Tuesday, June 17, 2014

Tiemco Fly Pit Lanyard and C&F Design Vertical Belt Patch

Here is a couple items from two Japanese fly fishing companies that are currently unavailable here in the states.  The first is the TMC Fly Pit Lanyard (given current exchange rates this item is about $32) and the second is the C&F Design Vertical Belt Patch ($20).
A recall a few trips ago that my fishing buddies were mocking the lanyard as a fishing accessory.  While I agreed that the current stock of lanyards available here in the states look pretty ridiculous I did state that the method of carry was a good idea.  So when I saw this new item from TMC Japanese site I made sure to have my folks to pick me up one while they were in Japan.
The lanyard is adjustable for length so that it can dangle as short or long as you wish.  Neoprene tubing adds comfort to the neck.  Two accessory rings are attached to each side and are adjustable to desired location.
Compared to C&F fly patches, this TMC is disappointing.  First unlike their counterpart, this Tiemco is made in China.  The foam is not slitted so will eventually be needed to be replaced.  Also it will not securely hold the hook as slitted foam.  Despite this does allow for more flies to be carried and the two halves are separated by a dry fly and a wet fly section.
Ventilated side holes allow water to escape and evaporate.  Overall I'm not too impressed and I might just replace the fly patch with a C&F version.
My intention is to use this for trips similar to my first turkey hunt when we backpacked into a valley thinking we may have had a chance at trout.  On trips like that when fishing is not the priority, I like to keeps things minimalistic and lightweight. 
For me, Southern California trout fishing rarely do I ever fish with streamers so I almost never carry them.  My fly boxes are generally organized in such a manner that streamers get their own box.  Most of my regular fishing spots don't warrant me carrying an extra box.  So as a result I almost never trout fish with streamers.  I wanted to change that so when I saw this new item from C&F I knew I wanted to add it to my collection.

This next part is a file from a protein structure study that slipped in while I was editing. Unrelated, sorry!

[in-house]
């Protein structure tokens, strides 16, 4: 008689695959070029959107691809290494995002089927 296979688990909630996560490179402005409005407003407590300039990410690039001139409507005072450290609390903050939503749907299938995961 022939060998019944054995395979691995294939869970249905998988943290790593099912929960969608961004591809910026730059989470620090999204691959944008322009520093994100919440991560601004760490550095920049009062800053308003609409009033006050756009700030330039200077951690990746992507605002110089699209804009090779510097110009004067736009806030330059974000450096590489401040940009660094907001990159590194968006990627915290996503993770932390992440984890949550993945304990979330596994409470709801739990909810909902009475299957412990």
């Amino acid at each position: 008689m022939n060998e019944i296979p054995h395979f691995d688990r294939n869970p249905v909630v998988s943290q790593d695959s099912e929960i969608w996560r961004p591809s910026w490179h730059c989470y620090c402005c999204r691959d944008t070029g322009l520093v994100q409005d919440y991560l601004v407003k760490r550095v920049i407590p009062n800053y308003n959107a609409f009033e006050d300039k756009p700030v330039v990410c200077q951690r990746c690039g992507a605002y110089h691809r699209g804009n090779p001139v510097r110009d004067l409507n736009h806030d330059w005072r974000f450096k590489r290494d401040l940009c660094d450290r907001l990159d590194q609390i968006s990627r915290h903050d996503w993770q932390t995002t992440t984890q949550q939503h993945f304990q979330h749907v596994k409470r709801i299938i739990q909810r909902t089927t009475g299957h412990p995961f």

This patch is simple and lightweight, its basically made of foam and lined with plastic.
A magnet secures the lid and the flies within.  The slit pattern is their streamer pattern.  I don't think it will carry many but for what I need it for, it will be more than adequate.
This patch is intended to be carried on a belt or strap via a Velcro attachment that can be rotated 90 degrees. 

Friday, June 6, 2014

"We Are Not Leaving This Canyon Without A Fish"

Last weekend Chul checked out our favorite local watering hole and found that in one section, fish despite the low water conditions were still somewhat thriving.  So after work we decided to check it out further up.  For whatever reason I was not myself.  I simply could not keep up and was fatiguing way too fast.  With temperatures high and since it was already past 2 PM, we decided to checkout out the lower sections.